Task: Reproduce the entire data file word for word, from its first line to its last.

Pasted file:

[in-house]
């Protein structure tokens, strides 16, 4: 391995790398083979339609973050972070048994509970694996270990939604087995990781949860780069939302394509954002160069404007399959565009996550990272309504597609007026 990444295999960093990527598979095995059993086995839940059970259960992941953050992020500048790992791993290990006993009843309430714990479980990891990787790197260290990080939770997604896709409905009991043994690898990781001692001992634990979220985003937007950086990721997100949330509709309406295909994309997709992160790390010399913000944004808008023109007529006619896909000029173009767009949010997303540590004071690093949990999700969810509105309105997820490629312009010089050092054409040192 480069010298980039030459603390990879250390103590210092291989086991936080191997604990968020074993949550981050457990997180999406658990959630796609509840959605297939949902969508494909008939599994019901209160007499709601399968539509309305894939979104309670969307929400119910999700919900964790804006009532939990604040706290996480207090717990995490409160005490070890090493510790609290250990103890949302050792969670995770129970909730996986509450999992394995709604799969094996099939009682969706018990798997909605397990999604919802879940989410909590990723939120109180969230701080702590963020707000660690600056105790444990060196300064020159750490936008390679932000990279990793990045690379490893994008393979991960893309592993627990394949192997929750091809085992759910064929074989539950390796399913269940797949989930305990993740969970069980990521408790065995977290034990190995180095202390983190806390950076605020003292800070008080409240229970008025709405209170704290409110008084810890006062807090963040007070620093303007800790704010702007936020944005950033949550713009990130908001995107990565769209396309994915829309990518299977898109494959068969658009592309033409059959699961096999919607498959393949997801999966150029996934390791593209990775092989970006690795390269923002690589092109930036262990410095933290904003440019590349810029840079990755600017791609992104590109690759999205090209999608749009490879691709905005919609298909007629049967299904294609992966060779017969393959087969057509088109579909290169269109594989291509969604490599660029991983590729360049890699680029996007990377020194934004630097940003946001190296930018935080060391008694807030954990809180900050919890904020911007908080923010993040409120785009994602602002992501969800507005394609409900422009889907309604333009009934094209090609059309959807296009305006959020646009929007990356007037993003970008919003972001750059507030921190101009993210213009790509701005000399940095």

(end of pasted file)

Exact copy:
[in-house]
């Protein structure tokens, strides 16, 4: 391995790398083979339609973050972070048994509970694996270990939604087995990781949860780069939302394509954002160069404007399959565009996550990272309504597609007026 990444295999960093990527598979095995059993086995839940059970259960992941953050992020500048790992791993290990006993009843309430714990479980990891990787790197260290990080939770997604896709409905009991043994690898990781001692001992634990979220985003937007950086990721997100949330509709309406295909994309997709992160790390010399913000944004808008023109007529006619896909000029173009767009949010997303540590004071690093949990999700969810509105309105997820490629312009010089050092054409040192 480069010298980039030459603390990879250390103590210092291989086991936080191997604990968020074993949550981050457990997180999406658990959630796609509840959605297939949902969508494909008939599994019901209160007499709601399968539509309305894939979104309670969307929400119910999700919900964790804006009532939990604040706290996480207090717990995490409160005490070890090493510790609290250990103890949302050792969670995770129970909730996986509450999992394995709604799969094996099939009682969706018990798997909605397990999604919802879940989410909590990723939120109180969230701080702590963020707000660690600056105790444990060196300064020159750490936008390679932000990279990793990045690379490893994008393979991960893309592993627990394949192997929750091809085992759910064929074989539950390796399913269940797949989930305990993740969970069980990521408790065995977290034990190995180095202390983190806390950076605020003292800070008080409240229970008025709405209170704290409110008084810890006062807090963040007070620093303007800790704010702007936020944005950033949550713009990130908001995107990565769209396309994915829309990518299977898109494959068969658009592309033409059959699961096999919607498959393949997801999966150029996934390791593209990775092989970006690795390269923002690589092109930036262990410095933290904003440019590349810029840079990755600017791609992104590109690759999205090209999608749009490879691709905005919609298909007629049967299904294609992966060779017969393959087969057509088109579909290169269109594989291509969604490599660029991983590729360049890699680029996007990377020194934004630097940003946001190296930018935080060391008694807030954990809180900050919890904020911007908080923010993040409120785009994602602002992501969800507005394609409900422009889907309604333009009934094209090609059309959807296009305006959020646009929007990356007037993003970008919003972001750059507030921190101009993210213009790509701005000399940095």